Space Quest 2 was released as quickly as possible following the success of Space Quest 1, which has been something which has always surprised me. I never got on well with the first in the series, cursing the unresponsive text-based interface and general feeling of “what AM I supposed to be doing?”. Nevertheless, I began playing Space Quest 2 with an open mind. Which lasted for about the first 5 minutes.
The introduction is more impressive than in SQ1, and sees you (still not Roger Wilco, yet…) sweeping a hangar and, when disturbed, letting your broom fly into space (okay, the graphics of that weren’t great, but it made me laugh. What’s that, 3rd time this week?). My heart soon sank, however, when I saw that the same interface was back. The graphical-movement, text-interaction interface which Sierra never quite managed to master. The game is, in layout, just like the first – only with a different storyline and slightly more thought-out graphics.
So, I thought, I’ve got to leave the hangar. First thing I did was step onto what looks like a platform to the right…and fall off the spacecraft to my death. Dying is usually the thing I do most frequently in Sierra games, and it never fails to annoy me. Reload the game, this time making sure I step EXACTLY onto the platform. Down I go into oblivion once again. Three tries later, I’m now convinced there has to be another way. That thing on the roof looks promising…but how do I get there? Accidentally, I find out that I’m wearing magnetic boots and can walk up the wall (as if walking up the wall is the first thing you’d try). My initial hope that Sierra might at least give you an idea of what you’re supposed to do vanishes.
Still, I’m at the thing on the roof and I walk across it. Nothing. I walk back across it. Nothing. I wait on it for a few seconds. Nothing. Cursing, I consider whether or not to call up my friend (as two heads are better than one) when I suddenly end up in the next room. Sierra always value large amounts of patience, despite never giving you any indication if what you’re doing is right or wrong.
After that shaky start, I continue through the game without much of a hitch. A mysterious kidnapping from an old enemy in SQ1 ends me up on a strange planet, where I’ve managed to escape and people are looking for me. I start to remember the horrors of SQ1’s first level and, yes, here we are again. Killed if you get seen and left with no idea of where you’re supposed to go or what you’re supposed to do. Oh, by the way, there’s a concealed pit in the landing area for you to fall into and die. Why is it there? No reason…just another thing to kill you, as if the game wasn’t hard enough already.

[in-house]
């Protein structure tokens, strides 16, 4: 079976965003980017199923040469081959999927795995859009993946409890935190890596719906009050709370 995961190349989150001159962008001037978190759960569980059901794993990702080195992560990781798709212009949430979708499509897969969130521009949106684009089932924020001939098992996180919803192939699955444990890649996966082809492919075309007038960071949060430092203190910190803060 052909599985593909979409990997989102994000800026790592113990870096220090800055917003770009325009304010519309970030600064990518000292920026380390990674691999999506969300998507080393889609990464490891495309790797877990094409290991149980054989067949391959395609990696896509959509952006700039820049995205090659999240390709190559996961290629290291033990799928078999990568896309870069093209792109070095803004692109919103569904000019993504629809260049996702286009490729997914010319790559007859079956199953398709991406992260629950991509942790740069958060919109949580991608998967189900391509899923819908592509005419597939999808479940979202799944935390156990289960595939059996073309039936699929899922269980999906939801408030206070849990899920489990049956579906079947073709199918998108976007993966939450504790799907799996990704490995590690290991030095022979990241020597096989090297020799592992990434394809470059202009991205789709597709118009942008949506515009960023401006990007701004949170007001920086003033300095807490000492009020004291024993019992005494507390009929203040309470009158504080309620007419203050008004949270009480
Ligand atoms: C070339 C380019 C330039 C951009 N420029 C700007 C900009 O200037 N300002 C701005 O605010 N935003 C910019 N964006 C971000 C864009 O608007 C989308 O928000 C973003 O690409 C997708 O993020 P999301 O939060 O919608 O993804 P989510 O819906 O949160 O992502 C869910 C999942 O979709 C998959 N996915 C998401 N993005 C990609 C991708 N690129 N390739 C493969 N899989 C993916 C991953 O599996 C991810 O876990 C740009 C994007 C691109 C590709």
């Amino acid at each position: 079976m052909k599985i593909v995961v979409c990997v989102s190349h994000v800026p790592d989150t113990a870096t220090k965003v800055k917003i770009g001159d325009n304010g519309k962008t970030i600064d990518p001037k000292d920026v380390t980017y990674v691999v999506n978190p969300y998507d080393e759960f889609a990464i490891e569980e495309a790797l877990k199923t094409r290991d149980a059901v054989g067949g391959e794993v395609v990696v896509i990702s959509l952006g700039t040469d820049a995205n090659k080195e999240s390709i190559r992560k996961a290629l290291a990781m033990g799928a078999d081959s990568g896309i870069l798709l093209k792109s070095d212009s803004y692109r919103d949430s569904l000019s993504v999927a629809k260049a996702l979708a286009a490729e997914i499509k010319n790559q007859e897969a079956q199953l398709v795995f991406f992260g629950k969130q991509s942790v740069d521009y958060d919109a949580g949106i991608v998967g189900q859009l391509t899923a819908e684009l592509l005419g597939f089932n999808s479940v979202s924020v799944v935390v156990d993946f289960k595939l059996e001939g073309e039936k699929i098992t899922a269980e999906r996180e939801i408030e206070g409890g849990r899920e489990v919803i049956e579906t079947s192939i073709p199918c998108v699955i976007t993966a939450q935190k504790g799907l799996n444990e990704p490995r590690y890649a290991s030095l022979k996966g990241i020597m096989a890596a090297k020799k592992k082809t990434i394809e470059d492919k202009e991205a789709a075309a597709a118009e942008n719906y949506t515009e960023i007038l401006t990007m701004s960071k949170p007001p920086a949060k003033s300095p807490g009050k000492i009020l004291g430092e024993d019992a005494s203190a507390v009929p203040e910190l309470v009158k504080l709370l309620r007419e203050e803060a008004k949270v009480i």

Cursing, I eventually shut the game down and proceeded once more, this time armed with my friend at my side (who had the walkthrough, in case we got drastically stuck). After completing the game, getting utterly foxed by the interface or incredibly obscure puzzles no less than five times, I was left with the same feeling as SQ1. What a great idea – if only Sierra had put more time into getting people who’d never seen the game before to play it, and then look at where they got terminally stuck and why.
On the plus side, SQ2 has a fair amount of humour and there are moments when you have the great feeling of the game being challenging enough to make you think, but not so hard that you can’t puzzle it out at all…ever. It has its moments of that feeling far more often, but real die-hard Space Quest fans or, for that matter, RPG players who grew up on text-based games and know all about how to say “press the button” in a hundred different ways until they find the right one will probably enjoy the game a lot. If you don’t fall into the above categories, don’t expect too much and you won’t be disappointed.
Graphics: 6/10: Sierra sorted the problem of clarity and it’s now easier to tell what objects are. Other than that, the graphics are a bit of a let down in their blocky and blobby nature.
Sound: 3/10: Marginally better than the first, but still utilising the internal sound card when there were games out there making use of wave and midi formats. Weird.
Gameplay: 2/10: Far too many frequent moments of “what am I supposed to be doing?” and the interface just doesn’t make the game easy or rewarding to play.
Originality: 7/10: Nothing much different from the first in the series, which was disappointing, although the Space Quest idea itself still had a lot of aces up its sleeve.
Long-Term Interest: 3/10: The funny moments might make you want to play the game more than once to see them again, but since completing the game itself is such an uphill struggle you may never even get that far.
Overall: 4/10: Some improvements on the first, but a real let-down to the other games in the series.
- MobyGames: Space Quest 2: Vohauls Revenge
Read all about it on MobyGames.
- Wikipedia: Space Quest 2: Vohauls Revenge
Read all about it on Wikipedia.
Check out Frans' very cool Space Quest website at SpaceQuest.Net for everything you'll ever need for the Space Quest series. A great resource site, and the first place to check if you're having problems with the game.
Space Quest 2: Vohauls Revenge
- Designed by: Sierra
- Published by: Sierra